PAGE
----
Category Archives: Green Party

The Canadian Greens’ first MP

On paper — hey, great, the Greens have acquired their first member of Parliament by accepting a former Liberal who’s been sitting as an independent. That’s how the Bloc Québécois started in Parliament, more or less.

But O, what a headache Blair Wilson could prove to be. He’s been sitting as an independent because his former party suspended him for (1) alleged election financing irregularities, and (2) not disclosing some unrelated matters to the party before the election. He’s been cleared of the first, but the second problem was enough to keep the Liberals from readmitting him to caucus. He barely squeaked into Parliament in a riding where the Greens finished a very distant fourth, with six per cent of the vote, so Wilson’s very unlikely to hold the seat longer than a few more months.

All it does, the only thing, is boost the Greens’ argument for being included in the televised leaders’ debates. I think they should have been on the stage a long time ago on principle, but given leader Elizabeth May’s stated support for Stéphane Dion for prime minister, as a practical matter having her take part might not be the best thing for the party’s electoral fortunes.

The Greens throw in the towel

Here’s Maclean’s‘s Paul Wells on the federal Green Party’s giving up hope and becoming an anti-Tory party rather than a positive force unto itself.

A bunch of senior federal Greens have quit their party posts; at least one in my neck of the woods, John Ogilvie, is refocusing on the provincial party instead.

Look, you want to be in electoral politics, you have to try to win something from time to time. Looks like the federal Green Party would rather be a lobby group.

A careless Green message

Oh, cripes. It’s obvious to a person of goodwill what the Green party was getting at in describing most ISAF soldiers in Afghanistan as “forces from a Christian/Crusader heritage,” but politics is, tragically, not full of people of goodwill. Particularly not Pierre Poilievre, the Conservative MP for Nepean-Carleton, who specializes in responses like this, which I’m reluctant to dignify by quoting. Suffice it to say that Poilievre demands a retraction of the Greens’ insult of our Canadian troops, takes shots at the Liberals, etc.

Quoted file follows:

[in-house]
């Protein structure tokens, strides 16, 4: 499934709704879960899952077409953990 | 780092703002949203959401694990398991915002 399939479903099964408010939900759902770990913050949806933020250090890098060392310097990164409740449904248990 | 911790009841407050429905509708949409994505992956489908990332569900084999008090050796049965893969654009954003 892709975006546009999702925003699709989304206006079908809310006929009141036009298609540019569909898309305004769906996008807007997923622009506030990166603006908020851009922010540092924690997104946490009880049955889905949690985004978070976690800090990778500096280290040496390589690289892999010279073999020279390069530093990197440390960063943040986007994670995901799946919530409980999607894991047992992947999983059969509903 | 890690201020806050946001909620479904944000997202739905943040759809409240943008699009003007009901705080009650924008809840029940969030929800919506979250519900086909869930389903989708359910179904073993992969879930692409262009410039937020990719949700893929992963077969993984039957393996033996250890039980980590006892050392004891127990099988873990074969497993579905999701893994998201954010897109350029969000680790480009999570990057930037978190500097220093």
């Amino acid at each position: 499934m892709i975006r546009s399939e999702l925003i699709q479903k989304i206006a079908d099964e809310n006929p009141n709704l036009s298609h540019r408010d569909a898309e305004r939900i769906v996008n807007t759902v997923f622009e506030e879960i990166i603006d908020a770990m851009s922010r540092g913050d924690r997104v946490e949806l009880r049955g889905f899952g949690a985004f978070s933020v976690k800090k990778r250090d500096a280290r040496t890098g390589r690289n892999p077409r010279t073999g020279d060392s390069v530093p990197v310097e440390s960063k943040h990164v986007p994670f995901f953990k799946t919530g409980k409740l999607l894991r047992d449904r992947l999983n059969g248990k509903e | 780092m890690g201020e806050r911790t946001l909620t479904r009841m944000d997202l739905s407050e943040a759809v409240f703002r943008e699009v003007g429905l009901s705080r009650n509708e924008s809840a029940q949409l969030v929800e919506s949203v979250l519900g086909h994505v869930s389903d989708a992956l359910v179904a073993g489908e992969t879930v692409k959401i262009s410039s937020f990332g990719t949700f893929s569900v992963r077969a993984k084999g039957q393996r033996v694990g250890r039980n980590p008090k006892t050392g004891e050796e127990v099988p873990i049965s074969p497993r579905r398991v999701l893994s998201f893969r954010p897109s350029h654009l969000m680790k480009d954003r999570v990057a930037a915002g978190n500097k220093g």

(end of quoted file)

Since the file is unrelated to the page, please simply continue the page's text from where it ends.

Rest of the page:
On the one hand, I deplore cheap stunts like Poilievre’s. I think he’s a bad man for what he and people like him do to our discourse. On the other, one of the Greens’ biggest problems is in sending clear messages about where they stand, i.e., not always in Birkenstocks. Sometimes vagueness is a necessary consequence of divisions within the party that have to be papered over for now. This time, it’s just sloppiness, made all the worse because it comes before the thrust of the news release has even become clear.

Job lots on the Green executive

The release doesn’t seem to be on the Ontario Green Party’s website yet, but by e-mail I’m informed the party has a new interim female deputy leader, Melanie Mullen, the existing female deputy leader, Victoria Serda, having stepped down to focus on her work as a town councillor in Saugeen Shores.

Nothing against Mullen, who’s unpolished but obviously knowledgeable, and pulled 11.4 per cent of the vote as a candidate in Niagara Falls in the last provincial election … but why the heck does the party specifically have male and female deputy leaders, and male and female regional representatives?

This is the sort of thing that makes the party look like leftover hippies, ascribing more value to intrinsic characteristics than personal qualities and ideas in choosing officers.

The party just acclaimed Jeanie Warnock as its eastern region female representative — who was, of the dozens of provincial candidates I met in the last election, one of the two weakest, least prepared, most ill-suited to the task of winning office that she’d set for herself (the other possibility was the New Democrat in her riding, whom she beat by 60 votes). The only reason she’s on the Ontario Greens’ executive now is because of a party quota. It’s not a recipe for success.

Elizabeth May goes too far

You have to read to the end before you reach today’s excursion into deep space by the leader of the Green Party of Canada, and even then I found I had to read twice before I untangled her syntax.